photo of fishing pots and boats to illustrate story asking Are fishing quotas being set in line with the law? Big questions remain as ministers debate 2017 catch limits

Are fishing quotas set in line with the law? Big questions remain as ministers debate 2017 catch limits

Next week, EU fisheries ministers will decide the majority of 2017 fishing quotas for the Northeast Atlantic. To end overfishing, they must follow the law and scientific advice to set quotas at sustainable levels.

But it is not easy to tell if ministers are doing this, because for most fish stocks there is a mismatch between the area covered by the fishing quota and the area covered by the scientific advice.

ClientEarth scientist Jenni Grossmann said: “The mismatch makes it very hard to tell whether ministers have followed scientific advice to set sustainable fishing quotas, as required by law.

“Most of the issues could be remedied by the European Commission and the Council of Ministers through greater transparency around how fishing quotas are set, and the data and analyses underpinning them.

“Reliable comparisons between the agreed fishing quotas and the advised catch limits are crucial to check whether European fisheries are being managed sustainably.”

ClientEarth has analysed the obstacles and made recommendations for how they can be overcome as soon as possible.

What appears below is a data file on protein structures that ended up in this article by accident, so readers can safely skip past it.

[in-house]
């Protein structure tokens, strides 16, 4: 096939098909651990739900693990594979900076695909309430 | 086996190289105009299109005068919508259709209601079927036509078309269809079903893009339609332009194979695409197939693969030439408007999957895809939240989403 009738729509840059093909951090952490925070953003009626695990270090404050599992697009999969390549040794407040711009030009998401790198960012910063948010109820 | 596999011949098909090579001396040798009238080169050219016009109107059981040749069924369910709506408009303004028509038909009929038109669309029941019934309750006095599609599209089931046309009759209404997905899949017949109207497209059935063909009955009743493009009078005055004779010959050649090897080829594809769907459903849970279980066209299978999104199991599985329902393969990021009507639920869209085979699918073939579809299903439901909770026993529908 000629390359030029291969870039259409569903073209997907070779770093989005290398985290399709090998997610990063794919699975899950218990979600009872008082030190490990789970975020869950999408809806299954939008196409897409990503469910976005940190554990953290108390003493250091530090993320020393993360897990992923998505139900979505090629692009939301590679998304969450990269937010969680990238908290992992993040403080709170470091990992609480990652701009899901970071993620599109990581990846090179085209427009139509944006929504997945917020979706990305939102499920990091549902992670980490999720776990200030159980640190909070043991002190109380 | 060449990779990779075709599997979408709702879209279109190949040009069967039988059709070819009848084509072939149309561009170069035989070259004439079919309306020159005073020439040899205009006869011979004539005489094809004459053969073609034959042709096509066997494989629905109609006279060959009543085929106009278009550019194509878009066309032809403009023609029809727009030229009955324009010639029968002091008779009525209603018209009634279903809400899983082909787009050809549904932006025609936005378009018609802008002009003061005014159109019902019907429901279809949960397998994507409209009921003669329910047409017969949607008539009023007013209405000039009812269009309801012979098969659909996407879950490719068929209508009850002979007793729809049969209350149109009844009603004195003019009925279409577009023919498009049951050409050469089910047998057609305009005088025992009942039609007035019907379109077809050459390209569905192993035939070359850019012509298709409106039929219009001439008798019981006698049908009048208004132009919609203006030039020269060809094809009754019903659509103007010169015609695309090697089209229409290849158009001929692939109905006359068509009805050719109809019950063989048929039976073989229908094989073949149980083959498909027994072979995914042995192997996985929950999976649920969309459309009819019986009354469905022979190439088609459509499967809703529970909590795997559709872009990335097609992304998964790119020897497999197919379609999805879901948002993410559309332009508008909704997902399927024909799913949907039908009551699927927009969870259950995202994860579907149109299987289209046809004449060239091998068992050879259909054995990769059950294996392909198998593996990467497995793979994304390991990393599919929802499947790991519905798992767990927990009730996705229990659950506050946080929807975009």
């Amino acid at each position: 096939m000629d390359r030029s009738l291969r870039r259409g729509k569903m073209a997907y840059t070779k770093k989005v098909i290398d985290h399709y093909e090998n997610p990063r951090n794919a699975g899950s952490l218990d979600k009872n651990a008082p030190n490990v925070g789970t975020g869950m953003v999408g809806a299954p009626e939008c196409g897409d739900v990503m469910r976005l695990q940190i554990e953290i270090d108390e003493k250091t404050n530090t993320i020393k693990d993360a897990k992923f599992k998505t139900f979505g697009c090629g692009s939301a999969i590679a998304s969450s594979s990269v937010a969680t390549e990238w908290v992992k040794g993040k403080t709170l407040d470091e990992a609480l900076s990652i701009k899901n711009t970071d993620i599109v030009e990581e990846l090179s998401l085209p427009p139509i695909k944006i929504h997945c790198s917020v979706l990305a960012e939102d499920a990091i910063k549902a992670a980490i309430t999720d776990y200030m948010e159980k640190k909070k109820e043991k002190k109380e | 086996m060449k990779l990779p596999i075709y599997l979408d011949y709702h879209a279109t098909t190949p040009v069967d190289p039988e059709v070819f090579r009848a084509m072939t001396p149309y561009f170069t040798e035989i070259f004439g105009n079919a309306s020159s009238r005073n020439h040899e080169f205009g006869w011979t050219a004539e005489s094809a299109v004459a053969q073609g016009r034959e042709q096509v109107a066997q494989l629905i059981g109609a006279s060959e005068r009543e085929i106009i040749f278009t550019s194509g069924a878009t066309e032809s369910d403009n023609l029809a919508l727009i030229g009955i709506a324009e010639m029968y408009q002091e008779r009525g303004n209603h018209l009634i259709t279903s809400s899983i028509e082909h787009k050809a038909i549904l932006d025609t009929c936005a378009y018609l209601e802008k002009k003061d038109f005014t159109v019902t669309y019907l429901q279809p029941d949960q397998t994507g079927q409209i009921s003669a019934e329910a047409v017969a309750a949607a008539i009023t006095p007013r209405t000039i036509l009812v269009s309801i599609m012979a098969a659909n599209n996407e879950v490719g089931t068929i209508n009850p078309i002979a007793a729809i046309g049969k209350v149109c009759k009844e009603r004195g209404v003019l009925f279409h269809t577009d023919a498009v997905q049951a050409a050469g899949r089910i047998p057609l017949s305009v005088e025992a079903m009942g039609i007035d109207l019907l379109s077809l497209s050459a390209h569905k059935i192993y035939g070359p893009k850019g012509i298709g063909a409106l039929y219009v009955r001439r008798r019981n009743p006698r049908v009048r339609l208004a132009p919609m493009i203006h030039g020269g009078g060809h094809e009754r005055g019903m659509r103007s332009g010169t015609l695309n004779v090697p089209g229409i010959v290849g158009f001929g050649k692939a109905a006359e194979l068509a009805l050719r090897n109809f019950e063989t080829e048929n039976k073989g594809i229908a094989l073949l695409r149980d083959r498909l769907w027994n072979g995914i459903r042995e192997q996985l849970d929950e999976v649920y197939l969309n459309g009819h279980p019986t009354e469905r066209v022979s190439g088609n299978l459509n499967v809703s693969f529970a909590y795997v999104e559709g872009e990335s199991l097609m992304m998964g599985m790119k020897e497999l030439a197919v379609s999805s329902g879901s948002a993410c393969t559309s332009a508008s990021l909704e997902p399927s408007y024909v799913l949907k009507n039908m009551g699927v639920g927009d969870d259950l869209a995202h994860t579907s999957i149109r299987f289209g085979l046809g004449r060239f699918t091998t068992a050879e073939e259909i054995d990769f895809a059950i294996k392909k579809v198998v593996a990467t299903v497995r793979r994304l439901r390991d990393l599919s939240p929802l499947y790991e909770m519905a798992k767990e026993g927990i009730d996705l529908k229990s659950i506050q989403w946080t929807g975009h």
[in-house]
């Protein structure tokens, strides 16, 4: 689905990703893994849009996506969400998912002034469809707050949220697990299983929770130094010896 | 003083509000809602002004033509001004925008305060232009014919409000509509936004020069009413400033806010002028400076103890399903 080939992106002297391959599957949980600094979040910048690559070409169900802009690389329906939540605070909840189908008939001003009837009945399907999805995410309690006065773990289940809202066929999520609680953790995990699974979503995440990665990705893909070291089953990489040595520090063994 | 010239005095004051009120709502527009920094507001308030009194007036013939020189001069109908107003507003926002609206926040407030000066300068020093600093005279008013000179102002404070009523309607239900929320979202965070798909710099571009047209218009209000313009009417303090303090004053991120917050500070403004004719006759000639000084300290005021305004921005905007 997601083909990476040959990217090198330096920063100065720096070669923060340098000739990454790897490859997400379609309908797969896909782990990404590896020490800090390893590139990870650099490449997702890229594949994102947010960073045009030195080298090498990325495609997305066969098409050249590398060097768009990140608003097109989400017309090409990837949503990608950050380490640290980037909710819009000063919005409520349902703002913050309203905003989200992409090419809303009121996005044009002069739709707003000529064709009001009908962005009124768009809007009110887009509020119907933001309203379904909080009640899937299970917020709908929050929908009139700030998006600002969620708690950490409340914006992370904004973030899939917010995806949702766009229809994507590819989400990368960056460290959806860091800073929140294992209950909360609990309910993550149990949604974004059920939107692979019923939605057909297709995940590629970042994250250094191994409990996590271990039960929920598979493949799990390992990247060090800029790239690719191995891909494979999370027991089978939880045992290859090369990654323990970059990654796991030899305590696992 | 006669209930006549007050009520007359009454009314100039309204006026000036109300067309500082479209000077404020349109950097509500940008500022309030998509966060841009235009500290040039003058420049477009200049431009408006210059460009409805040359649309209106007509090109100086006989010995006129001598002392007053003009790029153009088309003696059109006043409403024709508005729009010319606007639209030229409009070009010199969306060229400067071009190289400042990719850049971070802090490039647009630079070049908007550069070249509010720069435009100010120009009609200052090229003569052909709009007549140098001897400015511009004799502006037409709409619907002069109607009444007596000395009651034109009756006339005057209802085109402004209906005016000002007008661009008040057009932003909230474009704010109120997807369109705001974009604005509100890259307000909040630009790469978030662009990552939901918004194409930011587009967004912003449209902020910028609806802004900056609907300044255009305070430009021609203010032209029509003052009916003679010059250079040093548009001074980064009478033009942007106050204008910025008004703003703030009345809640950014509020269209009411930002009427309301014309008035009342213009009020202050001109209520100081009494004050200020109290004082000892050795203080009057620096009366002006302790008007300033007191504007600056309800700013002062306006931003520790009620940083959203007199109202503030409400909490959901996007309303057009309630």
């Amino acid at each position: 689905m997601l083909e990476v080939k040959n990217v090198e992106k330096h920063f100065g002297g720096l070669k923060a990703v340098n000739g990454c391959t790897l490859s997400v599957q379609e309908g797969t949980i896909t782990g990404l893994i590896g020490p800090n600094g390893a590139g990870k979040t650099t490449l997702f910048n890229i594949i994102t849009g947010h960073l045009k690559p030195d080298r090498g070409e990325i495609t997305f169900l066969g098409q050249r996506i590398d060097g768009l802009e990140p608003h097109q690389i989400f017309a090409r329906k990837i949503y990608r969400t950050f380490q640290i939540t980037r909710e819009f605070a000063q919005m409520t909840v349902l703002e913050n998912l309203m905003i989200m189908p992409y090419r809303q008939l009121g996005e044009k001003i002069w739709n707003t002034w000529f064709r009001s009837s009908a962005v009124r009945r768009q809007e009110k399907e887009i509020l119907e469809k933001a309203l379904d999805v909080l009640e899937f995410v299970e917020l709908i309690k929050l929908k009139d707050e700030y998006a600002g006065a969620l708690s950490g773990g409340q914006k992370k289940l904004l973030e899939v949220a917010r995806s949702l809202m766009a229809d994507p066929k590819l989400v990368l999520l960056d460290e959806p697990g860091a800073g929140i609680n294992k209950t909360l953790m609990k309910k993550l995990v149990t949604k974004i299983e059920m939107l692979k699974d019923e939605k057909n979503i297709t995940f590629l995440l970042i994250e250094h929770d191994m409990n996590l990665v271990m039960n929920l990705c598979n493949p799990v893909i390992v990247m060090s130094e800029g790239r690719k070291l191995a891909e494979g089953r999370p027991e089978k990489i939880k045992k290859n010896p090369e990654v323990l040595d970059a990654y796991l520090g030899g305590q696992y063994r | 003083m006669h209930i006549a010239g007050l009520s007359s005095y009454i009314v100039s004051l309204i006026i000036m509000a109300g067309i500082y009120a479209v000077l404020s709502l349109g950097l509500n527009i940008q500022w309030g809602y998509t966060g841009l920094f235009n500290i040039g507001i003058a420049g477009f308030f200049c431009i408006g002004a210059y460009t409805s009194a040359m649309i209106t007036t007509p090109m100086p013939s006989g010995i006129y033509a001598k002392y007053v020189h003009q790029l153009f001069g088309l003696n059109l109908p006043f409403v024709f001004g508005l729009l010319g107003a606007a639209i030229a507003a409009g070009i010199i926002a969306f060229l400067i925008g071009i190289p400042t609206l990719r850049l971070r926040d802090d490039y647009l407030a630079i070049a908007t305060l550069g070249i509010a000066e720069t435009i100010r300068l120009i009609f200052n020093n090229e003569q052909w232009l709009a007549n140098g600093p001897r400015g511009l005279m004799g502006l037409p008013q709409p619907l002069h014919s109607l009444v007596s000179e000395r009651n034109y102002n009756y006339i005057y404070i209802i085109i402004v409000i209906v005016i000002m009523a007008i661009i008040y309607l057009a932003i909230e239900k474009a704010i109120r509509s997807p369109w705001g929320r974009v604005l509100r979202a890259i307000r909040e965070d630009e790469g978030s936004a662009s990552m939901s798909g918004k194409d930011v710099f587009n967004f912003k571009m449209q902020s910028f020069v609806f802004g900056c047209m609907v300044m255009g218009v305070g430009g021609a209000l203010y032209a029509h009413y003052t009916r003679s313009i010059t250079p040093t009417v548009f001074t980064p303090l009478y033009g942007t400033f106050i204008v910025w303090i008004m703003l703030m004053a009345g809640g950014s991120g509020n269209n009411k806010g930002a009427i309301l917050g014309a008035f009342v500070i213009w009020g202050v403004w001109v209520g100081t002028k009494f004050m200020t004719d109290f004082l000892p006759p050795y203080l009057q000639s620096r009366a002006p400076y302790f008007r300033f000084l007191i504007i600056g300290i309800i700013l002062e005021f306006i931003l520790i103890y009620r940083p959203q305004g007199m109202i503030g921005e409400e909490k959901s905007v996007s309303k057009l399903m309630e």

The mismatch means the numbers cannot be directly compared without additional information, but this is normally not publicly available. ‘Quota top-ups’ (for catches that used to be thrown back into the sea, but now have to be landed due to the discard ban) make it even more complicated.

Reporting on whether quotas are in line with the sustainable limits advised by scientists could help clarify the situation. Unfortunately, the often inconsistent conclusions of different reports by the European Commission, EU countries and stakeholders can add to the confusion.

ClientEarth is therefore calling on the Commission to provide the information needed to overcome these issues with the help of the scientific body which produces the catch advice, the International Council for the Exploration of the Sea (ICES).

Our recommendations cover improvements regarding transparency, mismatch, quota top-ups and reporting. These should be followed urgently so decision-makers can show that they are managing fisheries sustainably, and others can hold them to account when they fall short.

As these issues will not be solved before the EU fisheries ministers meet next week, we will pay even closer attention to whether they set fishing quotas at the right levels for stocks without mismatch and other issues. For now, they are our only clear indicators of progress – or lack thereof.

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George Hodan